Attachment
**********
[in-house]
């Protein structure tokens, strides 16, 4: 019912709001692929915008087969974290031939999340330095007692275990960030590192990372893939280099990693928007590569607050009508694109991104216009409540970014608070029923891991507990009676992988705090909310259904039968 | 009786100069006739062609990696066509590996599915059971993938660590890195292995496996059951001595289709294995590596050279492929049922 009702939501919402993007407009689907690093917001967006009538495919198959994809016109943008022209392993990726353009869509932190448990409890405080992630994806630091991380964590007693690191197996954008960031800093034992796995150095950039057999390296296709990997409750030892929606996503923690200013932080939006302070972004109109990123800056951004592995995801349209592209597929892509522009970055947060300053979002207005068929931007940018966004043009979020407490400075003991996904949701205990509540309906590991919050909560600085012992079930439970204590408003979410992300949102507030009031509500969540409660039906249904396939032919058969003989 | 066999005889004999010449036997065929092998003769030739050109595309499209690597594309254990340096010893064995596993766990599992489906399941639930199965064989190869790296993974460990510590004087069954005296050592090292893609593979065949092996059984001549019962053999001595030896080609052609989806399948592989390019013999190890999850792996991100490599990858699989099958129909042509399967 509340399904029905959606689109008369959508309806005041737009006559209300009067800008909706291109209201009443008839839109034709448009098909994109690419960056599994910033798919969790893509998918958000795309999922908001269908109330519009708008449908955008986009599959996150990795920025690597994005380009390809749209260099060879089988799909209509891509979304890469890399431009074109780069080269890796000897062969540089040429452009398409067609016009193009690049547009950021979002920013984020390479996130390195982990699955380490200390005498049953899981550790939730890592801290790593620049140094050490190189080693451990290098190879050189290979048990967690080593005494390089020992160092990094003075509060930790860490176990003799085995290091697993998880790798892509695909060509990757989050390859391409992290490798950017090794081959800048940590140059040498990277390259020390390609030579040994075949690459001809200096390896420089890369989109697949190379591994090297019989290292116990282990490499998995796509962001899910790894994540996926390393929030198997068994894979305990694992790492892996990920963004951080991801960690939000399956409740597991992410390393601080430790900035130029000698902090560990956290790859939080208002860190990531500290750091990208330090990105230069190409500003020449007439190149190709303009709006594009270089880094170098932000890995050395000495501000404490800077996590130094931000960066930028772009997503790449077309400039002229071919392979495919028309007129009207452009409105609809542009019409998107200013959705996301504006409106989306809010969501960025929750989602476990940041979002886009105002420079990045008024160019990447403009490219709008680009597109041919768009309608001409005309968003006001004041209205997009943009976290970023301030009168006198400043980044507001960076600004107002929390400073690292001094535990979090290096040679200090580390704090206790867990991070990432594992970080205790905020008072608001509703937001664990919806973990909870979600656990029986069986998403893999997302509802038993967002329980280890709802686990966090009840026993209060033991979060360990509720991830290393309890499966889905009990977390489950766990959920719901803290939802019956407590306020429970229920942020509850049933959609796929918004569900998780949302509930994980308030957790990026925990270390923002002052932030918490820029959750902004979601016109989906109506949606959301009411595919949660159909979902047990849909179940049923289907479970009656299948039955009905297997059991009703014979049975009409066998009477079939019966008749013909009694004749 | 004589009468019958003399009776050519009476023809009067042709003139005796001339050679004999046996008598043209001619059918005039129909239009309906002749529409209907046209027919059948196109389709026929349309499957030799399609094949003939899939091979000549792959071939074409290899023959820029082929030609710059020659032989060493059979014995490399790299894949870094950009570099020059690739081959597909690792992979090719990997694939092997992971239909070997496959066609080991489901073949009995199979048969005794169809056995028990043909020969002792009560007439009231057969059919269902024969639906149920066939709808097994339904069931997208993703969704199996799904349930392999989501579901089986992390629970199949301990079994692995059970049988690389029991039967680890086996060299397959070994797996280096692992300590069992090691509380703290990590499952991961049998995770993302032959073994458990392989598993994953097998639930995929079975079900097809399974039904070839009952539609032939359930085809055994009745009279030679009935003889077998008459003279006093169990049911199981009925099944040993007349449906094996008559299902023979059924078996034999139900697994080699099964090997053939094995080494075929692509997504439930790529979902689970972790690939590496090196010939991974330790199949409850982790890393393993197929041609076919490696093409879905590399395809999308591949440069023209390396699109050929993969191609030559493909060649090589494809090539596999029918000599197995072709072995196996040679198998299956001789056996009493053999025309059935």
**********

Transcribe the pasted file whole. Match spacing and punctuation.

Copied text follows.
[in-house]
């Protein structure tokens, strides 16, 4: 019912709001692929915008087969974290031939999340330095007692275990960030590192990372893939280099990693928007590569607050009508694109991104216009409540970014608070029923891991507990009676992988705090909310259904039968 | 009786100069006739062609990696066509590996599915059971993938660590890195292995496996059951001595289709294995590596050279492929049922 009702939501919402993007407009689907690093917001967006009538495919198959994809016109943008022209392993990726353009869509932190448990409890405080992630994806630091991380964590007693690191197996954008960031800093034992796995150095950039057999390296296709990997409750030892929606996503923690200013932080939006302070972004109109990123800056951004592995995801349209592209597929892509522009970055947060300053979002207005068929931007940018966004043009979020407490400075003991996904949701205990509540309906590991919050909560600085012992079930439970204590408003979410992300949102507030009031509500969540409660039906249904396939032919058969003989 | 066999005889004999010449036997065929092998003769030739050109595309499209690597594309254990340096010893064995596993766990599992489906399941639930199965064989190869790296993974460990510590004087069954005296050592090292893609593979065949092996059984001549019962053999001595030896080609052609989806399948592989390019013999190890999850792996991100490599990858699989099958129909042509399967 509340399904029905959606689109008369959508309806005041737009006559209300009067800008909706291109209201009443008839839109034709448009098909994109690419960056599994910033798919969790893509998918958000795309999922908001269908109330519009708008449908955008986009599959996150990795920025690597994005380009390809749209260099060879089988799909209509891509979304890469890399431009074109780069080269890796000897062969540089040429452009398409067609016009193009690049547009950021979002920013984020390479996130390195982990699955380490200390005498049953899981550790939730890592801290790593620049140094050490190189080693451990290098190879050189290979048990967690080593005494390089020992160092990094003075509060930790860490176990003799085995290091697993998880790798892509695909060509990757989050390859391409992290490798950017090794081959800048940590140059040498990277390259020390390609030579040994075949690459001809200096390896420089890369989109697949190379591994090297019989290292116990282990490499998995796509962001899910790894994540996926390393929030198997068994894979305990694992790492892996990920963004951080991801960690939000399956409740597991992410390393601080430790900035130029000698902090560990956290790859939080208002860190990531500290750091990208330090990105230069190409500003020449007439190149190709303009709006594009270089880094170098932000890995050395000495501000404490800077996590130094931000960066930028772009997503790449077309400039002229071919392979495919028309007129009207452009409105609809542009019409998107200013959705996301504006409106989306809010969501960025929750989602476990940041979002886009105002420079990045008024160019990447403009490219709008680009597109041919768009309608001409005309968003006001004041209205997009943009976290970023301030009168006198400043980044507001960076600004107002929390400073690292001094535990979090290096040679200090580390704090206790867990991070990432594992970080205790905020008072608001509703937001664990919806973990909870979600656990029986069986998403893999997302509802038993967002329980280890709802686990966090009840026993209060033991979060360990509720991830290393309890499966889905009990977390489950766990959920719901803290939802019956407590306020429970229920942020509850049933959609796929918004569900998780949302509930994980308030957790990026925990270390923002002052932030918490820029959750902004979601016109989906109506949606959301009411595919949660159909979902047990849909179940049923289907479970009656299948039955009905297997059991009703014979049975009409066998009477079939019966008749013909009694004749 | 004589009468019958003399009776050519009476023809009067042709003139005796001339050679004999046996008598043209001619059918005039129909239009309906002749529409209907046209027919059948196109389709026929349309499957030799399609094949003939899939091979000549792959071939074409290899023959820029082929030609710059020659032989060493059979014995490399790299894949870094950009570099020059690739081959597909690792992979090719990997694939092997992971239909070997496959066609080991489901073949009995199979048969005794169809056995028990043909020969002792009560007439009231057969059919269902024969639906149920066939709808097994339904069931997208993703969704199996799904349930392999989501579901089986992390629970199949301990079994692995059970049988690389029991039967680890086996060299397959070994797996280096692992300590069992090691509380703290990590499952991961049998995770993302032959073994458990392989598993994953097998639930995929079975079900097809399974039904070839009952539609032939359930085809055994009745009279030679009935003889077998008459003279006093169990049911199981009925099944040993007349449906094996008559299902023979059924078996034999139900697994080699099964090997053939094995080494075929692509997504439930790529979902689970972790690939590496090196010939991974330790199949409850982790890393393993197929041609076919490696093409879905590399395809999308591949440069023209390396699109050929993969191609030559493909060649090589494809090539596999029918000599197995072709072995196996040679198998299956001789056996009493053999025309059935």